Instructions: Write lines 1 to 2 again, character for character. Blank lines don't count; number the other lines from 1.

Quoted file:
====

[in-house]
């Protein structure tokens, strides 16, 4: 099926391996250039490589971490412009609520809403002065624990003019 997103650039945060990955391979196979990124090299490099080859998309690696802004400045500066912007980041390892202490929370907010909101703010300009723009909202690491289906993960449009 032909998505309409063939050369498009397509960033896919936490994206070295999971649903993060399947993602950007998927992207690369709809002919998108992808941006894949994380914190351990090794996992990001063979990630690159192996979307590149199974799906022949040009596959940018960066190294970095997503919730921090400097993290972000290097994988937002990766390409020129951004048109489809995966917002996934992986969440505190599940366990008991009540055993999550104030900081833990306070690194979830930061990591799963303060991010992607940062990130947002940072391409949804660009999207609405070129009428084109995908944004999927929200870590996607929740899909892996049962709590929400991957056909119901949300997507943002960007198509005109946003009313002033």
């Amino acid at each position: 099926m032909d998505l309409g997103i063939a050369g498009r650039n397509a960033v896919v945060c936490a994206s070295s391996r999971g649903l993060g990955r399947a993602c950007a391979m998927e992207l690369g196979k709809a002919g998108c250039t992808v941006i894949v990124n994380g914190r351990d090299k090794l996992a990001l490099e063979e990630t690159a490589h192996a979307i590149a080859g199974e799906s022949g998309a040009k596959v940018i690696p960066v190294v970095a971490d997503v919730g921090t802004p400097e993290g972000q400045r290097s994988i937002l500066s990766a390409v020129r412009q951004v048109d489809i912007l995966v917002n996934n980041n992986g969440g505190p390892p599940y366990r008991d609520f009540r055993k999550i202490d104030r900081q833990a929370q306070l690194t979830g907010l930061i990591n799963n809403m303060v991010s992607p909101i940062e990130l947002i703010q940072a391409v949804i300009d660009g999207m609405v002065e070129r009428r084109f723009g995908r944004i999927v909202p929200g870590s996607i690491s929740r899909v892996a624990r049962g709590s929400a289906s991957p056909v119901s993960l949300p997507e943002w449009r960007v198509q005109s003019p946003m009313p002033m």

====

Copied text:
[in-house]
């Protein structure tokens, strides 16, 4: 099926391996250039490589971490412009609520809403002065624990003019 997103650039945060990955391979196979990124090299490099080859998309690696802004400045500066912007980041390892202490929370907010909101703010300009723009909202690491289906993960449009 032909998505309409063939050369498009397509960033896919936490994206070295999971649903993060399947993602950007998927992207690369709809002919998108992808941006894949994380914190351990090794996992990001063979990630690159192996979307590149199974799906022949040009596959940018960066190294970095997503919730921090400097993290972000290097994988937002990766390409020129951004048109489809995966917002996934992986969440505190599940366990008991009540055993999550104030900081833990306070690194979830930061990591799963303060991010992607940062990130947002940072391409949804660009999207609405070129009428084109995908944004999927929200870590996607929740899909892996049962709590929400991957056909119901949300997507943002960007198509005109946003009313002033």